Dear Mr. Miller:
I need your help. I just received notice that one of the websites with whom I do business was hacked. The bad guy got into everyone’s accounts and stole credit card information, personal IDs, everything. What do I do?
Social Security Numbers
E-services Block/Direct Deposit Fraud Prevention Block
Health Insurance & Medicare
Background Checks for Convictions and Arrest Warrants
ID Theft Insurance
Monitor the Dark Web
At this point in the internet age it seems to be a foregone conclusion that if a company with whom you have done business hasn’t been hacked, it is just a matter of time. For example, I tend to think that everyone should have a password vault (an app in which you store your passwords) and have recommended that on several occasions. But everything, and I mean everything, has its downsides.
My wife uses a different password vault than I do. In order to have access to the passwords on all of her devices (Ipad, Iphone, desktop) the passwords are stored in the cloud on the publisher’s server. The publisher’s server was hacked. Recently it has been revealed that a backup set of many customer’s vaults was copied by the hacker. Now to obtain access to the passwords one has to have the master password otherwise the passwords remain in an encrypted state. The company has said it would take 100 years to guess a decent master password. Various commentators have suggested otherwise and I’m not willing to take that risk. So I have recommended that she use a new password vault and change all of her passwords.
Unfortunately, as I was perusing her vault I realized that passwords are not the only data stored in password vaults. There are the IDs: Driver’s License numbers, Health Insurance/Medicare numbers, Social Security numbers, Credit Card numbers, etc.
So what do you do for those items. I’m an estate planning/elder law attorney so admittedly, this is out of my area of expertise. I’m just telling you what we have done, not giving you legal advice. And if it happens to you, you may want to do research beyond what I have done and presented below.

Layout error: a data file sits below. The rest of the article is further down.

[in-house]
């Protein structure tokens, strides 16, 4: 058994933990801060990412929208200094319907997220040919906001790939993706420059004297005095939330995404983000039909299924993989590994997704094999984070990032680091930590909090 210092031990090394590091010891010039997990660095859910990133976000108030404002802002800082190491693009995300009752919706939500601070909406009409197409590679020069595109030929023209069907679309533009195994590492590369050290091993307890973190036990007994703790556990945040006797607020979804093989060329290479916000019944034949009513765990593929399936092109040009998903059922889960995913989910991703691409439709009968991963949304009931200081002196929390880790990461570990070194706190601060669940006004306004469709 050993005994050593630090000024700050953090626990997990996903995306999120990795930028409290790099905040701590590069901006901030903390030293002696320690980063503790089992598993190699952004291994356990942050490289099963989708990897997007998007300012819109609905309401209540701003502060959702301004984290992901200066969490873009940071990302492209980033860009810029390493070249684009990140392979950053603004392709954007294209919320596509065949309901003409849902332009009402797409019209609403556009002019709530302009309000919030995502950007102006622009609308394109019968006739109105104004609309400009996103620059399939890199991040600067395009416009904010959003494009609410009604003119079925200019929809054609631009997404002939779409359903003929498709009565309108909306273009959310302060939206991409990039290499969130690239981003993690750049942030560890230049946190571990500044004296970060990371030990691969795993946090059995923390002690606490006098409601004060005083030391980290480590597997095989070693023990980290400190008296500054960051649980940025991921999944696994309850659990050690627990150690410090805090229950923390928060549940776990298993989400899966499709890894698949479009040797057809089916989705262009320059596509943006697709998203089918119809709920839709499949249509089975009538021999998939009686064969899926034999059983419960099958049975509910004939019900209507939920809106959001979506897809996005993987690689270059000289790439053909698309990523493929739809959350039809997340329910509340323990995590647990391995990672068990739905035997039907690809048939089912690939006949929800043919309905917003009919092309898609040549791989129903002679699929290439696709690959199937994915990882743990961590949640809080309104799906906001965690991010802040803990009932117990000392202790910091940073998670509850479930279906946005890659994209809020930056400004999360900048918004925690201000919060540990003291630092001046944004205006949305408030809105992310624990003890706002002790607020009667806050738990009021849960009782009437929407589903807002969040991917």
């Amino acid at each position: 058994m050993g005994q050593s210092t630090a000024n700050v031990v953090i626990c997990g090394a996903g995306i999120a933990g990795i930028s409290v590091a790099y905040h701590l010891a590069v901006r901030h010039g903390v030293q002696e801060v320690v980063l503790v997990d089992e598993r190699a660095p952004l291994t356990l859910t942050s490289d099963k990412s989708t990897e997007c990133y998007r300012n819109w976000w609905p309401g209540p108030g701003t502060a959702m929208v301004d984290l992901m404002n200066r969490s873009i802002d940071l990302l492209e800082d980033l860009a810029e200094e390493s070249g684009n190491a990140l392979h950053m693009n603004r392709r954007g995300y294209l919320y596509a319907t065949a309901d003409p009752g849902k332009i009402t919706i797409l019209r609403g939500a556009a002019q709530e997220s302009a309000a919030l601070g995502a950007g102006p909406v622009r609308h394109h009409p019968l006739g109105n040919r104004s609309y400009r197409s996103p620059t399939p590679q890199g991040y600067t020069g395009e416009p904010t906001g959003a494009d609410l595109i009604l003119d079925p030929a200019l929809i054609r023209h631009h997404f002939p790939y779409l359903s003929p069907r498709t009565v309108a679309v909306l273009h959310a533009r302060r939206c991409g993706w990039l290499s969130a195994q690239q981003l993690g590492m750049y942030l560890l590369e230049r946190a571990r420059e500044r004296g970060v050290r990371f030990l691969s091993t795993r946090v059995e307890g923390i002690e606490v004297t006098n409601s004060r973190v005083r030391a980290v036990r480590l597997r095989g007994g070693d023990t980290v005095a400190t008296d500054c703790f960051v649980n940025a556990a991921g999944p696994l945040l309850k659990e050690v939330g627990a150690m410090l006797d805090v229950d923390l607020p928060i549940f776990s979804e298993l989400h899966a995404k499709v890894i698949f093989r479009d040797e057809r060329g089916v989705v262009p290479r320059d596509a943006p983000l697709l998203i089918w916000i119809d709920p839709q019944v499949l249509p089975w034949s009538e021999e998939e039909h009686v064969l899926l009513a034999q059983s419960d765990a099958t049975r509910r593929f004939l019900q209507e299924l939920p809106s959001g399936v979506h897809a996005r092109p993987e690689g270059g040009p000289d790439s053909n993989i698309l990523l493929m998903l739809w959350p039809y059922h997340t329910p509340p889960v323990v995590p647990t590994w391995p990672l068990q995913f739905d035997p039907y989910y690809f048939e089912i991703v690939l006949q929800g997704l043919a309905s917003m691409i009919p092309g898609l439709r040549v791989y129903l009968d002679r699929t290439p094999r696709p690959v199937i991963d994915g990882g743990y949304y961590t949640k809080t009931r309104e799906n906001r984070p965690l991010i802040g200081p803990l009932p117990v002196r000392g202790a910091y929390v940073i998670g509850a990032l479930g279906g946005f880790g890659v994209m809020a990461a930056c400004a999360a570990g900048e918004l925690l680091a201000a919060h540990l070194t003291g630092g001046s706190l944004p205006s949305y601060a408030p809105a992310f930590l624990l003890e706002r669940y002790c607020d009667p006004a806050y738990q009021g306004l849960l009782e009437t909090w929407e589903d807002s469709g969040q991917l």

Social Security Numbers: The Social Security Administration will issue a new number to someone whose identity has been stolen. But in our case it was only a future possibility so it is doubtful that new numbers would be issued. And I really don’t want to change our numbers as that will undoubtedly require changes to a number of other records. So what to do.
Credit Feeze: First, freeze your credit on all three of the major credit reporting bureaus: TransUnion, Equifax, and Experian. There are a few other smaller bureaus but if you just deal with the three big ones you have taken giant steps in preventing future problems. By taking that action, any creditor to whom the ID thief has gone to obtain credit will be unable to run a credit report through these services and it will be difficult to impossible for a loan to be granted. When you need to legitimately have a creditor run your credit report (you want to obtain a loan to purchase a car or a house, etc), you unfreeze the credit and then, later, refreeze it. Often times the lender will tell you which credit bureau they use and you only need to unfreeze that one. Unfreezing your credit is relatively simple, typically you have a pin code and with that can freeze and unfreeze online. It has been a great relief to me for a few years now, that every time a company with which we do business has been hacked, to know that our credit is frozen.